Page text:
Ballet, in its airy flights and graces, its aspiration upward, is a close relative of the bird. So it's no surprise that the ballet stage is full of fantastical feathered visions: not only swans but firebirds, flamingos, magical cockerels and even the humble farmyard chook. Take a peek inside the aviary.
18 Apr 2018
The Golden Cockerel
The Golden Cockerel, based on the Rimsky-Korsakov opera, was first made by Michel Fokine for Diaghilev's Ballets Russes; the cockerel itself was a puppet. When Fokine restaged the ballet as a one-act work in 1937 for Colonel de Basil’s Ballets Russes, the Cockerel role blossomed into a dancer en pointe, a role for the sensational 'baby ballerina' Tatiana Riabouchinska - but she didn't dance with the melting grace of a swan queen. The Cockerel's movements were abrupt, swift and savage, befitting a creature that pecks to death a treacherous king at the ballet's climax and struts over his body. In 2012, Alexei Ratmansky revived The Golden Cockerel for American Ballet Theatre.
What is ballet without its lakes full of swans? The enchanted maidens, led by their queen Odette, meld the avian and the human in one exquisite form. Principal Artist Amber Scott says, "My arms and back are always aching after Swan Lake. Wings are powerful on birds: that’s what they use to elevate themselves. I always imagine the wings starting from the centre of my spine and coming out. You use your whole body, almost like you’re in water. Your elbows are doing circles, and your arms aren’t going straight up and down – it’s a curved movement.” To Scott, Odette’s fluttering quivers are the bewitched queen shaking the water off herself after her transformation from bird to woman.
Of all the ballet birds, it is The Sleeping Beauty's Bluebird who comes closest to convincing us that he can fly: the male dancer must bound into the air, fluttering his arms and hands like wings, for almost his whole variation and coda. In the Bluebird Pas de deux, he flirts delightfully with his human love, the Princess Florine (the Bluebird is himself an enchanted human, so it's not as weird as it sounds). Tchaikovsky frames their flittings and leaps with charming trills of the flute and clarinet.
The Bluebird is not the only winged charmer in The Sleeping Beauty. The adorable Canary Fairy was originally called Canari qui chante (songbird) or Fairy of the Songbirds, and is also known as the Fairy of Musicality. In her variation at the Princess Aurora's christening, she darts across the stage , 'singing' with vibrating fingers held to her mouth. In David McAllister's Beauty, she wears a yellow tutu sewn with treble clef motifs, and her head is crowned with tiny feather plumes.
Like the Golden Cockerel, the Firebird is more forceful and strange than her fairytale bretheren in The Sleeping Beauty or Swan Lake. She's a mythical creature whose feathers summon her magical help, a wild creature who struggles in the capturing arms of Prince Ivan. Like the Cockerel, she is a Fokine creation. The first Firebird, Tamara Karsavina, relates in her book Theatre Street how Fokine urged her in rehearsals to "Forget your graces ... The Firebird is powerful, hard to manage, rebellious." Graeme Murphy says of his Firebird, "I was fighting very hard to make it nervous, twitchy, alert at all times, all-seeing, all-knowing - birds are, you know? That sense of awareness of everything around them, heads that do 360s, eyes that are everywhere. And the sense that stillness is danger."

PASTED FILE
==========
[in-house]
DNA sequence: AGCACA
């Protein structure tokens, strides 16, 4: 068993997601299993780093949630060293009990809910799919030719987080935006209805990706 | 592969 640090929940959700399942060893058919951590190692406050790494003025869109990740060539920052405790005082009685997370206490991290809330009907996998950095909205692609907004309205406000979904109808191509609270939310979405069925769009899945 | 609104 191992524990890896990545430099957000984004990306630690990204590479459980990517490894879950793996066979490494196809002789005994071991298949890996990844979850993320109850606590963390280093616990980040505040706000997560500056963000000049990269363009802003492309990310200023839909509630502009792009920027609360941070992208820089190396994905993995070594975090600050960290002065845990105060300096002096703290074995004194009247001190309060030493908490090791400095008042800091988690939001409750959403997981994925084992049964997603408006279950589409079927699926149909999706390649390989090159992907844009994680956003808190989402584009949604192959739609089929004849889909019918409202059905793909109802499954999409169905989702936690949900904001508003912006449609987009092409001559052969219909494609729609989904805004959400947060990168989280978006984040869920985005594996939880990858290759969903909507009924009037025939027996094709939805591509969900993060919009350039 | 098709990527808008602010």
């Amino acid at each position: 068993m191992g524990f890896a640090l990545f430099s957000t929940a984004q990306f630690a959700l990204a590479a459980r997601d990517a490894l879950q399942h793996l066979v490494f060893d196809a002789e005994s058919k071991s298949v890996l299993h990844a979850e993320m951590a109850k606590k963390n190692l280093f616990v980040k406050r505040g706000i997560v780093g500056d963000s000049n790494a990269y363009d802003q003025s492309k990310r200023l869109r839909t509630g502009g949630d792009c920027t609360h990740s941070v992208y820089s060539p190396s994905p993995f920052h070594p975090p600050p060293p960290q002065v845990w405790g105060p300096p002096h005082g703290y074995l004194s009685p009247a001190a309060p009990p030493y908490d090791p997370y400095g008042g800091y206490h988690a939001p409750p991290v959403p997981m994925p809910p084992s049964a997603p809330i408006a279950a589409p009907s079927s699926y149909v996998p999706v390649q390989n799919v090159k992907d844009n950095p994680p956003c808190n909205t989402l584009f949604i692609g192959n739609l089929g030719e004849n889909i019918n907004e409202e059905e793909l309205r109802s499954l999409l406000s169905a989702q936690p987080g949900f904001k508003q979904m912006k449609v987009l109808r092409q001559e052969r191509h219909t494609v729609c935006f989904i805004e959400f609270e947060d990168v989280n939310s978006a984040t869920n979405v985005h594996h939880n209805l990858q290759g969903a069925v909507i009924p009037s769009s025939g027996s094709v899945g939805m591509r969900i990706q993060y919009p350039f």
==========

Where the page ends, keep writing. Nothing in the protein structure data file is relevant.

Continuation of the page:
Frederick Ashton's idyllic version of the pastoral ballet La Fille mal gardée opens with a splendid rooster announcing dawn and inviting his chicken harem down from their perches to peck, scratch and preen their way through a charming pas de cinq. Ashton, who loved the English countryside and all its traditions, lavishes this little morsel with such affection and rich observation of bird nature that, like the rest of the ballet, it transcends its seemingly banal nature and becomes something to cherish. Ashton gave us another memorable ballet bird, Jemima Puddle-Duck, in his Tales of Beatrix Potter.
Robert Helpmann's ballet The Display, made for The Australian Ballet in 1964, shone a light on the thuggishness of Australian male culture: the title is both a reference to the mating display of the lyrebird and the bravado, bullying and brutish violence of Aussie blokes as they show off to their girlfriends at a picnic in the forest. When the company revived the work in 2012 for its Icons season, the Lyrebird's costume, designed by the great Australian painter Sydney Nolan, was modified to make it easier to dance in. The original weighed over six kilos. It was structured around a harness, with handles to manipulate the tail feathers, which were over two metres in length and spanned almost five metres when spread. The weight of the tail meant Barry Kitcher, who performed the role, had to lean steeply forward to counterbalance.
Petal Miller-Ashmole's fanciful adaptation of the beloved May Gibbs children's story Snugglepot and Cuddlepie featured designs by Hugh Colman. Mrs Kookaburra is one of the main characters, a firm friend of the Gumnuts, who often steps into rescue them from the terrifying Bad Banksia Men. Colman gives her old-fashioned frilly bloomers to imitate the ruffle of her feathers and a magnificent cloak with a dash of blue - just like the wings of the kookaburra, which is a kingfisher native to Australia.
Actual birds of ballet! In Frederick Ashton's The Two Pigeons, the quarrelling lovers are depicted as birds who squabble, strut, peck and then bill and coo. Their troubled love story is mirrored by two live pigeons; when the Young Man runs off with a gypsy girl, one bird flies off stage. When he returns, so does the bird, and both pigeons perch on the chair of the reconciled sweethearts.